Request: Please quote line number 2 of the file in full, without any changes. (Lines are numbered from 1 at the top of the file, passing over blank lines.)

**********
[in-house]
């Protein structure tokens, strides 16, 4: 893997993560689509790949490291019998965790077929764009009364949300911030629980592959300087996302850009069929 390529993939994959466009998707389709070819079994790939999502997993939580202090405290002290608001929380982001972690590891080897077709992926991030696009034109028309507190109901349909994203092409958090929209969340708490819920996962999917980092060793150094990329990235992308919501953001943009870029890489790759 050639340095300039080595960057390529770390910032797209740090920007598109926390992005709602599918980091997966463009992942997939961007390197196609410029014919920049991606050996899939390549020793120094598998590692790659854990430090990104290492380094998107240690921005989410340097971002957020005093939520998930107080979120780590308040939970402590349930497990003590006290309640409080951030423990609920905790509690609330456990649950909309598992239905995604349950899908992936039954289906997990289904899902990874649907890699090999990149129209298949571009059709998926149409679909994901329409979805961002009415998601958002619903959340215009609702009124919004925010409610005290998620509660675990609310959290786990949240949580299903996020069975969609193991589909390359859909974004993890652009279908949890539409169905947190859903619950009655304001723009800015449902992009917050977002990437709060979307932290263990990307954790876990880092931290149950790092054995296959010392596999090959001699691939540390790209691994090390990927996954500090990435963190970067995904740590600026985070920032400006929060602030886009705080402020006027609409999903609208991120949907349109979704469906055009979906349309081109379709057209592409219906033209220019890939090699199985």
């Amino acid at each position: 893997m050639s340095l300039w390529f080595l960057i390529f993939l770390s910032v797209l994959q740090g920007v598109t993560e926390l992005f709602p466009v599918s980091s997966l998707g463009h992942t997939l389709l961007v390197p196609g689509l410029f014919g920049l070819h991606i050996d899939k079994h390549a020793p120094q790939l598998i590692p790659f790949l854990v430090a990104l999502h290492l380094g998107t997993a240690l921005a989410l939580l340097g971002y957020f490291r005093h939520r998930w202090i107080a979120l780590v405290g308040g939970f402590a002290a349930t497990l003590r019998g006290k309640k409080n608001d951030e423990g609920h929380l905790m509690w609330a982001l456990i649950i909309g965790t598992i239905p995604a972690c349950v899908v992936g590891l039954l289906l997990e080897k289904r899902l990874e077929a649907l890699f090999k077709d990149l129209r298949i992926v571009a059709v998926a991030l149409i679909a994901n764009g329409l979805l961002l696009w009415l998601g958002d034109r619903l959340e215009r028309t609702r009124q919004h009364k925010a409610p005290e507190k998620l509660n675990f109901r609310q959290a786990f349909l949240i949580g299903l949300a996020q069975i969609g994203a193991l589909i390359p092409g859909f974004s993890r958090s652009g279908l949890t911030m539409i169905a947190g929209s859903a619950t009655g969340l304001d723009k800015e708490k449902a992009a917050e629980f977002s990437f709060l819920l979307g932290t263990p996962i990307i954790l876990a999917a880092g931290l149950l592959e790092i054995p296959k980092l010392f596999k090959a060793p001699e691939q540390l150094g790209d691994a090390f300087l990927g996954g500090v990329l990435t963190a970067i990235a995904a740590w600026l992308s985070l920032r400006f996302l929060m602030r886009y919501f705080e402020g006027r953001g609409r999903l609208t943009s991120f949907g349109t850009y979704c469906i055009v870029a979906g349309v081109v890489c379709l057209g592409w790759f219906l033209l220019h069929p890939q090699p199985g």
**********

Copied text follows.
């Protein structure tokens, strides 16, 4: 893997993560689509790949490291019998965790077929764009009364949300911030629980592959300087996302850009069929 390529993939994959466009998707389709070819079994790939999502997993939580202090405290002290608001929380982001972690590891080897077709992926991030696009034109028309507190109901349909994203092409958090929209969340708490819920996962999917980092060793150094990329990235992308919501953001943009870029890489790759 050639340095300039080595960057390529770390910032797209740090920007598109926390992005709602599918980091997966463009992942997939961007390197196609410029014919920049991606050996899939390549020793120094598998590692790659854990430090990104290492380094998107240690921005989410340097971002957020005093939520998930107080979120780590308040939970402590349930497990003590006290309640409080951030423990609920905790509690609330456990649950909309598992239905995604349950899908992936039954289906997990289904899902990874649907890699090999990149129209298949571009059709998926149409679909994901329409979805961002009415998601958002619903959340215009609702009124919004925010409610005290998620509660675990609310959290786990949240949580299903996020069975969609193991589909390359859909974004993890652009279908949890539409169905947190859903619950009655304001723009800015449902992009917050977002990437709060979307932290263990990307954790876990880092931290149950790092054995296959010392596999090959001699691939540390790209691994090390990927996954500090990435963190970067995904740590600026985070920032400006929060602030886009705080402020006027609409999903609208991120949907349109979704469906055009979906349309081109379709057209592409219906033209220019890939090699199985």